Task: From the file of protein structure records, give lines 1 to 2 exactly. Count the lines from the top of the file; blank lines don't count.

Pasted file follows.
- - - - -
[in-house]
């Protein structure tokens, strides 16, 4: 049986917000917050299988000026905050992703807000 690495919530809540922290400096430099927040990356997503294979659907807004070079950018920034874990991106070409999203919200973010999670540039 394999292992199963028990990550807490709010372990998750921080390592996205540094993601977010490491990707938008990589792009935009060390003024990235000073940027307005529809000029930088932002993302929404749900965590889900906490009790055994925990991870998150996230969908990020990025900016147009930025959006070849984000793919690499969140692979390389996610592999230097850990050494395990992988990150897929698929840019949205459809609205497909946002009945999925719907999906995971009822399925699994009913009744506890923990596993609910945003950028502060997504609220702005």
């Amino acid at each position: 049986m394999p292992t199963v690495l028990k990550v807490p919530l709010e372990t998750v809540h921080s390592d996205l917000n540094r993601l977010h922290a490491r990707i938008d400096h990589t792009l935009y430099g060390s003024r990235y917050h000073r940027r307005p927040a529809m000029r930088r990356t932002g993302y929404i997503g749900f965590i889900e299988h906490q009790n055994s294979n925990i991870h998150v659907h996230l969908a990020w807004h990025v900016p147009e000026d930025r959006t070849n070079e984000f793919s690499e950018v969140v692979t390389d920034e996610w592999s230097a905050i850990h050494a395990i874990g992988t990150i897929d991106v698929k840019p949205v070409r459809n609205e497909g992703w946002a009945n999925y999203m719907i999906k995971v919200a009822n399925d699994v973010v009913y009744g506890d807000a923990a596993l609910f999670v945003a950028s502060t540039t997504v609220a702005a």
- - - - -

[in-house]
């Protein structure tokens, strides 16, 4: 049986917000917050299988000026905050992703807000 690495919530809540922290400096430099927040990356997503294979659907807004070079950018920034874990991106070409999203919200973010999670540039 394999292992199963028990990550807490709010372990998750921080390592996205540094993601977010490491990707938008990589792009935009060390003024990235000073940027307005529809000029930088932002993302929404749900965590889900906490009790055994925990991870998150996230969908990020990025900016147009930025959006070849984000793919690499969140692979390389996610592999230097850990050494395990992988990150897929698929840019949205459809609205497909946002009945999925719907999906995971009822399925699994009913009744506890923990596993609910945003950028502060997504609220702005």